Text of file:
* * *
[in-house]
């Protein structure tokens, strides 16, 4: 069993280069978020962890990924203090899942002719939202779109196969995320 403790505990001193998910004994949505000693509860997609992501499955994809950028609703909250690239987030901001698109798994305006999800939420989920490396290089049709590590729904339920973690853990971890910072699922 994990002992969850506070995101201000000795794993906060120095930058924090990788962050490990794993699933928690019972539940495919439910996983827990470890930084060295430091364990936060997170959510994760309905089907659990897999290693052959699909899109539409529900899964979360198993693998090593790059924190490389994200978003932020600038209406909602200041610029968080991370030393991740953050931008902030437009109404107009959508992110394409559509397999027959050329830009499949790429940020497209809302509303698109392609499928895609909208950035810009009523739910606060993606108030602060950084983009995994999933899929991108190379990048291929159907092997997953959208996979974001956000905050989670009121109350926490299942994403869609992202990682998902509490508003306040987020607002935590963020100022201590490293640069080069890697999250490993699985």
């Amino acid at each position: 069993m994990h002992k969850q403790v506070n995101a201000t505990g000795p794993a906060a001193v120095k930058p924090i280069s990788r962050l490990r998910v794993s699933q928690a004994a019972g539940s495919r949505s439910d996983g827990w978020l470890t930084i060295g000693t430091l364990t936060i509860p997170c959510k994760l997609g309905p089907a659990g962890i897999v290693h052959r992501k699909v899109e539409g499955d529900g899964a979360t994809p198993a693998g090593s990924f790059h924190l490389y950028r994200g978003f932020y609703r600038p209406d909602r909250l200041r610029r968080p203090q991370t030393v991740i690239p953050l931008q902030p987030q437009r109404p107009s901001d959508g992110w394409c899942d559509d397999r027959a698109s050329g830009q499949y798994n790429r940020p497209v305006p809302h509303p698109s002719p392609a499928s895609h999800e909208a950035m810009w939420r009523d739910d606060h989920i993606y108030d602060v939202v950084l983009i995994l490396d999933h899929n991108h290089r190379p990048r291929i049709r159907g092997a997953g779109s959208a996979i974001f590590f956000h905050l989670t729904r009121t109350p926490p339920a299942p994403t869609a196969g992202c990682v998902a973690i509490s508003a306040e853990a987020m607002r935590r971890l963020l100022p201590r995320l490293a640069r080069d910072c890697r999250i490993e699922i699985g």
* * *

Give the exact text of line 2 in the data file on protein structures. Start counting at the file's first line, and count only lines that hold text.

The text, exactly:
């Protein structure tokens, strides 16, 4: 069993280069978020962890990924203090899942002719939202779109196969995320 403790505990001193998910004994949505000693509860997609992501499955994809950028609703909250690239987030901001698109798994305006999800939420989920490396290089049709590590729904339920973690853990971890910072699922 994990002992969850506070995101201000000795794993906060120095930058924090990788962050490990794993699933928690019972539940495919439910996983827990470890930084060295430091364990936060997170959510994760309905089907659990897999290693052959699909899109539409529900899964979360198993693998090593790059924190490389994200978003932020600038209406909602200041610029968080991370030393991740953050931008902030437009109404107009959508992110394409559509397999027959050329830009499949790429940020497209809302509303698109392609499928895609909208950035810009009523739910606060993606108030602060950084983009995994999933899929991108190379990048291929159907092997997953959208996979974001956000905050989670009121109350926490299942994403869609992202990682998902509490508003306040987020607002935590963020100022201590490293640069080069890697999250490993699985």